“It’s that kind of building relationships that enable us to do that kind of simple thing,” Greenert said.

The recent humanitarian mission to Indonesia following the tsunamis in late December is another example.

Until late last year, U.S. ties to Indonesia were extremely limited. There were no bilateral exercises between the two nations for years. The mission there showed the need for military-to-military relationships, even when diplomatic ties have cooled.

This year, for the first time in many years, the Navy will hold one of its largest regional exercises — Cooperation and Readiness Afloat Training — with Indonesia, Greenert said.

“What we did well in Indonesia is we got out of there,” Greenert said. “We got out of their country. When it wasn’t part of our mission as we mutually agreed it would be, we didn’t find something else to do that would ‘help’ them. We said, ‘Our work’s done here, agreed?’ They agreed and we left.”

Maritime initiative

For the past two years, the Defense Department has pushed for better maritime cooperation in Southeast Asia under the Regional Maritime Security Initiative, an effort to help thwart terrorism.

“I would describe it as a coalition of the willing,” Greenert said. “Its first major step … is the sharing of information. On an international basis we share air information, flights coming to and from, we keep pretty close track of that. What we don’t do on an international basis very well is share maritime information, what is contained on a ship, whose flag it is under, when was the last time it was inspected.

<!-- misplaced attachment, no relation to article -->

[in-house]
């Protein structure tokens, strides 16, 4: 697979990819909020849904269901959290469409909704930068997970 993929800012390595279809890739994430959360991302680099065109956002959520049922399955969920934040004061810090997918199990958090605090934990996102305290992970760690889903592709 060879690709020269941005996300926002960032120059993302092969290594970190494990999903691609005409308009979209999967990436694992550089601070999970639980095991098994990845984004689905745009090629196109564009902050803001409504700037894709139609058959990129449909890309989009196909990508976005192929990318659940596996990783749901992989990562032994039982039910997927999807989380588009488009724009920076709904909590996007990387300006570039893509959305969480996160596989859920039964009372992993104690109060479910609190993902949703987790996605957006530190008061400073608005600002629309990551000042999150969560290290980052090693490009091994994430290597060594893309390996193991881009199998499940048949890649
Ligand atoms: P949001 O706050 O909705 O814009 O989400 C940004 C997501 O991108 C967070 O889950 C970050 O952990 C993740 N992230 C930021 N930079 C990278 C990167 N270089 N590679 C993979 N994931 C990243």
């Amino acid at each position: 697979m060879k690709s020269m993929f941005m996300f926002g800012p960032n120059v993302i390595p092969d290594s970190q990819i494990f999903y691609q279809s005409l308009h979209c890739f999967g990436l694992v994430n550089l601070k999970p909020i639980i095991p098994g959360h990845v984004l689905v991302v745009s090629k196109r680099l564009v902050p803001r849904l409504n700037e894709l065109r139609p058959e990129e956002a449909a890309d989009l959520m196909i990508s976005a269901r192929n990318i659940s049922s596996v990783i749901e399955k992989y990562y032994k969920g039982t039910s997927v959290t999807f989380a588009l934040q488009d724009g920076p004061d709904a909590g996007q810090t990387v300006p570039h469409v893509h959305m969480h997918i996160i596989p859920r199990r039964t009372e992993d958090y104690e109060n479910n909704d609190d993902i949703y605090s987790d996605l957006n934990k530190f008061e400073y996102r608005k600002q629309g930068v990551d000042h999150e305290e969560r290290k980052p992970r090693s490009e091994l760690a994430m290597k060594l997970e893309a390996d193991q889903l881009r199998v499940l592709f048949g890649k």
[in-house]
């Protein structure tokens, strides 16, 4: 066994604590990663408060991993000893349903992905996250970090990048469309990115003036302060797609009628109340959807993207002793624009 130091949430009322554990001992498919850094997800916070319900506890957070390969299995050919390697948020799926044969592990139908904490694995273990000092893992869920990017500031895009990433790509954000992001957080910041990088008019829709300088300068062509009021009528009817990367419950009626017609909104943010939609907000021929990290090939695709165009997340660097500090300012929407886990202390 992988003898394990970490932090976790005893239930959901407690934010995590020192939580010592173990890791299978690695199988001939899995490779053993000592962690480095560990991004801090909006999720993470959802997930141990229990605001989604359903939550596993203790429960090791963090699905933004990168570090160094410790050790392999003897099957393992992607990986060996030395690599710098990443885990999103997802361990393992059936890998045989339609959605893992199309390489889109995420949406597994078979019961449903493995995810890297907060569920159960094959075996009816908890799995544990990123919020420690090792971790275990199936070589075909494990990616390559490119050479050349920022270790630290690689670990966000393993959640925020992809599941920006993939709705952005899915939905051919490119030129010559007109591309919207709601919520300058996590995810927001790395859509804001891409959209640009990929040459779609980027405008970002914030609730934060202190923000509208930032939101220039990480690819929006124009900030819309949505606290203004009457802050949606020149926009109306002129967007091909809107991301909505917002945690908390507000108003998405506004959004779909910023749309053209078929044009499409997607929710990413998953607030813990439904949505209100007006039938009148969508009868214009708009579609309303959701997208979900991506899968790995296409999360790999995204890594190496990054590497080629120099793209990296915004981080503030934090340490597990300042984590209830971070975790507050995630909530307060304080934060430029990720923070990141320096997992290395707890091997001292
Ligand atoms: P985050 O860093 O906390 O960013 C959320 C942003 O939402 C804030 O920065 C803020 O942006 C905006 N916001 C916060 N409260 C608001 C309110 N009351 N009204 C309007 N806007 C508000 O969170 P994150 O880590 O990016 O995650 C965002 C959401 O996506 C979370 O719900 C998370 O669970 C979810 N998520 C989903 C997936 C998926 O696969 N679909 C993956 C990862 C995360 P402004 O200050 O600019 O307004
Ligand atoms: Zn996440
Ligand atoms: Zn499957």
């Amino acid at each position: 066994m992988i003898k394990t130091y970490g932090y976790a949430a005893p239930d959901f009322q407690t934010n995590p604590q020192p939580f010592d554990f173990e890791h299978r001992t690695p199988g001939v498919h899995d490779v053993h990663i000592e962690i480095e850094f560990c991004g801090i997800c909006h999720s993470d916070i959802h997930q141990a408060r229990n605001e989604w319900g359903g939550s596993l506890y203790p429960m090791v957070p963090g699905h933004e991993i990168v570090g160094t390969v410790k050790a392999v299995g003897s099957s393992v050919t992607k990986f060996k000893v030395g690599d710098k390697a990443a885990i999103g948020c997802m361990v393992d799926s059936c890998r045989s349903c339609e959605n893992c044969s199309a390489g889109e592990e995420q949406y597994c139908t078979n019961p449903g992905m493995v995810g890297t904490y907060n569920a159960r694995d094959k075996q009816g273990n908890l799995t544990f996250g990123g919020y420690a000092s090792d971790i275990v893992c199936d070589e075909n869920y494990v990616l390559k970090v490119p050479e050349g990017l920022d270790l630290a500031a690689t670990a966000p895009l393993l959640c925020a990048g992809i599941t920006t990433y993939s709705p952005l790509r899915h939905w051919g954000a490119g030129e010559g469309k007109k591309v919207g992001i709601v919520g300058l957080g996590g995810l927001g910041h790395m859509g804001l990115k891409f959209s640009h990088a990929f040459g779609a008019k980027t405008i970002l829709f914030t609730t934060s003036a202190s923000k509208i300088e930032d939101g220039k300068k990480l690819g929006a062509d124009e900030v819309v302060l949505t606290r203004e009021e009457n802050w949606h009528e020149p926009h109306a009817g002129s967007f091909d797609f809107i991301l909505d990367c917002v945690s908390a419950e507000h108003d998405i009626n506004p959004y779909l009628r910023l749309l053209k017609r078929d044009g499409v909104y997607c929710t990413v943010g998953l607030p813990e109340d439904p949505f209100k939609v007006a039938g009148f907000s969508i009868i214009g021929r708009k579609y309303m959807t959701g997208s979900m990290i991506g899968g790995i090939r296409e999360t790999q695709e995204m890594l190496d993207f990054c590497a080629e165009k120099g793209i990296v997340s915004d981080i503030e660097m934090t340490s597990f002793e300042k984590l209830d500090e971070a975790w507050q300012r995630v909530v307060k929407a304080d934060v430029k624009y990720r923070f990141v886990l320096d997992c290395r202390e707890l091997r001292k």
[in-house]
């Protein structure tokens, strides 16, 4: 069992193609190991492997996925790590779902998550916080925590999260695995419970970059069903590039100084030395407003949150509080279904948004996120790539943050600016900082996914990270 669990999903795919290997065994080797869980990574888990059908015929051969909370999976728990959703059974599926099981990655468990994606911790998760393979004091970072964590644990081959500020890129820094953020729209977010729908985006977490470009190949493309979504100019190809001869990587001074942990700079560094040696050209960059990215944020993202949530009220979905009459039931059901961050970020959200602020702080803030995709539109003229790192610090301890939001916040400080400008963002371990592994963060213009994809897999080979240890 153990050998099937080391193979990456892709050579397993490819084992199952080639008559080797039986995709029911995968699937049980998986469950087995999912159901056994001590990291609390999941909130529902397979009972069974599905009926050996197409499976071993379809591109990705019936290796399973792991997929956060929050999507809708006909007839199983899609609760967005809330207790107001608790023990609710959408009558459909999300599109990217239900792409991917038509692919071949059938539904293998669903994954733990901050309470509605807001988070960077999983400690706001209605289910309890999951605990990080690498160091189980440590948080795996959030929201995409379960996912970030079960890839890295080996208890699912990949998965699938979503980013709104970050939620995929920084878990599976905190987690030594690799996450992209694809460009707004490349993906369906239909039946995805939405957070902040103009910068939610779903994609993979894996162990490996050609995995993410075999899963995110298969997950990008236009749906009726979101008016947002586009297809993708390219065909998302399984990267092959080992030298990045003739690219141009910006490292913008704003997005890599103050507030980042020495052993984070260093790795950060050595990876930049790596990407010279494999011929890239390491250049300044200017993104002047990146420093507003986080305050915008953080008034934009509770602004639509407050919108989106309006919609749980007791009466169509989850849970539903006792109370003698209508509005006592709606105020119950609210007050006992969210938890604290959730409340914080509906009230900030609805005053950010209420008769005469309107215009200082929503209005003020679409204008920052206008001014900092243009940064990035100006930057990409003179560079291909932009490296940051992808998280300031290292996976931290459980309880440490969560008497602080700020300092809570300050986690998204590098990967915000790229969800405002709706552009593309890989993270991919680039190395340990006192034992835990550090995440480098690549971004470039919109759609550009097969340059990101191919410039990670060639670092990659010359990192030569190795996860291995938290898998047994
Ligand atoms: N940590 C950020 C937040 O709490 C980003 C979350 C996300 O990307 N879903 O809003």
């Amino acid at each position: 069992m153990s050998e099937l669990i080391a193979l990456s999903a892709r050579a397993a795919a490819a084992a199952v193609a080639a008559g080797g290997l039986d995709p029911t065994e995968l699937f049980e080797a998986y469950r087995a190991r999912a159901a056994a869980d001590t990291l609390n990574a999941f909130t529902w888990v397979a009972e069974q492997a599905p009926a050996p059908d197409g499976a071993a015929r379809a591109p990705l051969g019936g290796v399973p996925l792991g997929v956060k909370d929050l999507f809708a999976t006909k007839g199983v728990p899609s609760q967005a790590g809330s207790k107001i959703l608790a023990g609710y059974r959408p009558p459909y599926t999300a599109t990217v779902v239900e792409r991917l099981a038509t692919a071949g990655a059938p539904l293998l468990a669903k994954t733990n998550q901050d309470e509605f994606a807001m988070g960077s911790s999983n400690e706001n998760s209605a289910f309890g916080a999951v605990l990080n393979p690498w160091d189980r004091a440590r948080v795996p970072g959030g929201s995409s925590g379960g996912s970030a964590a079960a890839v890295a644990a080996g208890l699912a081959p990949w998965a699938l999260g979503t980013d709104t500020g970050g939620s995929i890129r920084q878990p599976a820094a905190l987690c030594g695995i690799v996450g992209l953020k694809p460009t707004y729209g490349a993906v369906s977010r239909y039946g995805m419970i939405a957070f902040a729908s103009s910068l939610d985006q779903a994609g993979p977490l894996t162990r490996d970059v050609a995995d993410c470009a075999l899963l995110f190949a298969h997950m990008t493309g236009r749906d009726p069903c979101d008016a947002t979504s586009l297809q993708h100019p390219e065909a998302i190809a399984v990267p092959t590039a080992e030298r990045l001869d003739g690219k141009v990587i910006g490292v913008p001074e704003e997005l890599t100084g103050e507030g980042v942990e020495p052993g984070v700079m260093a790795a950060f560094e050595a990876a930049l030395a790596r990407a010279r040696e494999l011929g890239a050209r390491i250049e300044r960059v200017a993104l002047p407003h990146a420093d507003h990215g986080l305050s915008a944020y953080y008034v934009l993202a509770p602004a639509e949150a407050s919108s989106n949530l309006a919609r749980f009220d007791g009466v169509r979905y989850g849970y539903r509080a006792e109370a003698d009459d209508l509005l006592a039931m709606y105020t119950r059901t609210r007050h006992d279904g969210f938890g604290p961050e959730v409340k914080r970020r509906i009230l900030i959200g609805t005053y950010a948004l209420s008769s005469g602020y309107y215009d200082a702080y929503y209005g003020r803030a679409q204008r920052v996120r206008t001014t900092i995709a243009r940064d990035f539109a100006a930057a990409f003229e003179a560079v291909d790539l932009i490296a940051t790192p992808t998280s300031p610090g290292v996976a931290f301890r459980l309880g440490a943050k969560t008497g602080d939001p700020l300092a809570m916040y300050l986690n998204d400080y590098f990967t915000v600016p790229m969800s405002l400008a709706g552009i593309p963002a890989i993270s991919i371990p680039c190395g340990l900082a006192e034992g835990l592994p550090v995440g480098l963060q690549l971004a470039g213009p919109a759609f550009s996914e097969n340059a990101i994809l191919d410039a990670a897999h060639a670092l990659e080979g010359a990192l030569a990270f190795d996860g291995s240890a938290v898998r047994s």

“A goal [for the initiative] might be a common database or network understanding shipping that is going to the various ports. What that would do is, we would know who doesn’t carry contraband, arms or terrorists. And then we would have a much more palatable challenge to look at who might. There is no time line on this because these things are relatively new. There’s a concern about sovereignty.”

Pacific Command uses exercises such as CARAT to practice cooperation, but also to build bridges to further collaboration.

“We are using the agenda of that exercise to perhaps steer it toward a more RMSI, counterterrorism [focus].”

The initiative asks nations to relax fears about sovereignty for the common good. What might be difficult politically is easier to manage through military cooperation, particularly where relationships exist and where bilateral training has fostered cooperation. The agreements are nascent, but with effort, the initiative is progressing, Greenert said. “We don’t have an end state per se because we don’t know where this will take us,” he said. “But we do like the progress.”

Sign Up for Daily Headlines

Sign up to receive a daily email of today's top military news stories from Stars and Stripes and top news outlets from around the world.

Sign Up Now